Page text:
The fourth cost is money set aside to pay for a home warranty. What this does is cover any sort of breakages in the home for one year. It’s usually about $400 or $500 and the main benefit to the seller is that you don't want the buyer calling you if their stove breaks. The warranty just takes care of any of those incidental breakages or faults in anything inside the house for that first year. Frequently the home warranty covers a lot of things that homeowner’s insurance does not. Say the dishwasher breaks down and floods the kitchen. You want them calling the home warranty company and the homeowners insurance company, instead of calling you and trying to sue you for water damage in their kitchen.
Number five is title insurance and escrow fees. Title insurance is the insurance that a buyer gets in order to make sure no one's going to show up and say you didn't have a right to sell the home. Title insurance basically covers if somebody does show up and claims that, or claims a lien against the house from when you owned it. Then there's the escrow fee. That's what they charge for actually handling all the paper work, actually handling the buyer's earnest money, and helping you with the transaction. In a transaction the buyer’s earnest money is the larger check that the buyer pays right up front when they go under contract, usually one to three percent of the house. The overwhelming majority of the time it's one percent and this goes to the title company. The title holds and protects it. If the buyer walks away for a legitimate reason in the contract, they get it back. If they walk away for an illegitimate reason in the contract at the last second, leaving you in the lurch, then this is kind of your apology money that you get to help make up for that. There are strict regulations around escrow accounts and they charge you a fee for being the account that holds on to that money and protects it from the buyer and the seller to be a neutral part. An interesting thing about Texas is that escrow and title are the same, in several other states those two are different.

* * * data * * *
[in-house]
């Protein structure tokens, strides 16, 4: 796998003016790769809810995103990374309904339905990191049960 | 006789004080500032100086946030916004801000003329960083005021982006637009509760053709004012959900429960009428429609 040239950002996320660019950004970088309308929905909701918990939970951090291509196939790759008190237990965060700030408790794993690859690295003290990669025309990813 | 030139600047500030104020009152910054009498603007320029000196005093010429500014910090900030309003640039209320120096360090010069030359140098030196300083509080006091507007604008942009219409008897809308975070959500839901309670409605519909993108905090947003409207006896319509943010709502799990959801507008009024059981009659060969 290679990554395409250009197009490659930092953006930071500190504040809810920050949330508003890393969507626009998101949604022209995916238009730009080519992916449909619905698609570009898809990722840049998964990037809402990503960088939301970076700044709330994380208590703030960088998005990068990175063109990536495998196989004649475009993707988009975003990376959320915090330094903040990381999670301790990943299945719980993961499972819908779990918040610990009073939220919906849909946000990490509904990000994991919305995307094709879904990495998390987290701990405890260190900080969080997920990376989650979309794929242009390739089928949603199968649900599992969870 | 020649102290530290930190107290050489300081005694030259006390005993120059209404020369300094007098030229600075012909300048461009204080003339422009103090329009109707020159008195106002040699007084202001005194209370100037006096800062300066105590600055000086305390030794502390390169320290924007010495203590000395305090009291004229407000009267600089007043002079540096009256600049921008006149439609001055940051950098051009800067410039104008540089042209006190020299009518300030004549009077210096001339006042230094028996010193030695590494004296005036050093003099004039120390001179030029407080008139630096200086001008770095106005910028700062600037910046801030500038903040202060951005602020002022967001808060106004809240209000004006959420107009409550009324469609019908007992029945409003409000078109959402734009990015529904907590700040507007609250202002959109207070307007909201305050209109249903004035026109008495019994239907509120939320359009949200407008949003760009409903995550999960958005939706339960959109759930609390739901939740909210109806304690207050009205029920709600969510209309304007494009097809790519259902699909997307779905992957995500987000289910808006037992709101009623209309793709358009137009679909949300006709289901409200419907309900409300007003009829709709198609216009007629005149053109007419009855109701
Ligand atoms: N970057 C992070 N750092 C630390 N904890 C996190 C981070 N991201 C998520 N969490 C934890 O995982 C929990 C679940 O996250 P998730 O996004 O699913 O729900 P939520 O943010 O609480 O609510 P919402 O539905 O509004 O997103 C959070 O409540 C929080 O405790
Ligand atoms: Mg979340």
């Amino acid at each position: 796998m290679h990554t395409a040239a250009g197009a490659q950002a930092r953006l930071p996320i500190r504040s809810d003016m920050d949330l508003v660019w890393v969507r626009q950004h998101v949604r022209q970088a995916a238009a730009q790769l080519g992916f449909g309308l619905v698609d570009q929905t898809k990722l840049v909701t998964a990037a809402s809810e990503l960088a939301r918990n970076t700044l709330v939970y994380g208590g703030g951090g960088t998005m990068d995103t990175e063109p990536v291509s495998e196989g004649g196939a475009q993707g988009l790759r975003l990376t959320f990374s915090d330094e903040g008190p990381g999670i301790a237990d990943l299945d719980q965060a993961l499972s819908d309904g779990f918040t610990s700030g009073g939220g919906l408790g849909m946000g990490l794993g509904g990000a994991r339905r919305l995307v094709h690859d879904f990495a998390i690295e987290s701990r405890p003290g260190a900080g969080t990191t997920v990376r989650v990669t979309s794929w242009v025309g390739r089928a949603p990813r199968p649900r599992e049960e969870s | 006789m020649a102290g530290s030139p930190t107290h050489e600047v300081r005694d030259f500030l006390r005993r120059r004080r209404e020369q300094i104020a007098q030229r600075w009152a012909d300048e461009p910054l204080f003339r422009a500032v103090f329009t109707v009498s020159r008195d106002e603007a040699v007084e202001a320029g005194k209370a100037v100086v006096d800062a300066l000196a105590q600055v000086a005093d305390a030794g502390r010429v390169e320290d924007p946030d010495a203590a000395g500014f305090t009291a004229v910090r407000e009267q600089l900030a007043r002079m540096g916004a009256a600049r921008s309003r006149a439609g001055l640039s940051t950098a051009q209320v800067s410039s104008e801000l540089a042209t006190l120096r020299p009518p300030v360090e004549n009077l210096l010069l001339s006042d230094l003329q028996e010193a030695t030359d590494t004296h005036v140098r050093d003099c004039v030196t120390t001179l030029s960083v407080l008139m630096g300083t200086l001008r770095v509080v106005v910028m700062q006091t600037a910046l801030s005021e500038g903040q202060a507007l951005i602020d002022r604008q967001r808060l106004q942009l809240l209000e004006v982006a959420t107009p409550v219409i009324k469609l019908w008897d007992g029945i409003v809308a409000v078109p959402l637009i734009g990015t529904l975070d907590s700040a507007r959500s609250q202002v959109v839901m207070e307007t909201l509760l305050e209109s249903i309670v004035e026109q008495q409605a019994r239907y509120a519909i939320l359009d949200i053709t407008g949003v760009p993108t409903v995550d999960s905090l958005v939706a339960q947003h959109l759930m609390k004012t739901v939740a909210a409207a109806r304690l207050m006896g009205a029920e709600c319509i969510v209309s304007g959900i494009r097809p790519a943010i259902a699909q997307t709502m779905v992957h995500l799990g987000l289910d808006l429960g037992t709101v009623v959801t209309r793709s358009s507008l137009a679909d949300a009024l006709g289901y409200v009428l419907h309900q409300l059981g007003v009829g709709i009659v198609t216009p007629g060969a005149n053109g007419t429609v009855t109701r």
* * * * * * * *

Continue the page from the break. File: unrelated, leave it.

Number six is legal and recording fees. These are generally relatively small fees but these go to the attorneys for reviewing the docs and making sure they're correct and that they didn't leave anything out and that makes sure that the loans are conforming and that title is happy that the docs are all organized and nothing got missed. A recording fee is generally around $30 to $40, and it records your documents at the county. It basically tells the world that you own that property.
Next up number seven is HOA transfer fees and HOA fees. If you are in a homeowners Association, there is going to be a portion that you owe of your homeowner’s association dues. If that needs to be prorated and paid to the buyer if they're going to be covering a section of time that you lived in the house.
Also transfer fees and document fees to the HOA. HOA’s will frequently have a reserve that they will require $100-$200 for a transfer fee, $100-$300 for the documents etc. There are a variety of HOA fees and each HOA honestly is a slight bit different on which fees and such they charge. It is normal for all of those fees that we just talked about to add up to about seven percent. Sometimes more, sometimes less, depending on a variety of factors (repairs, commissions etc…).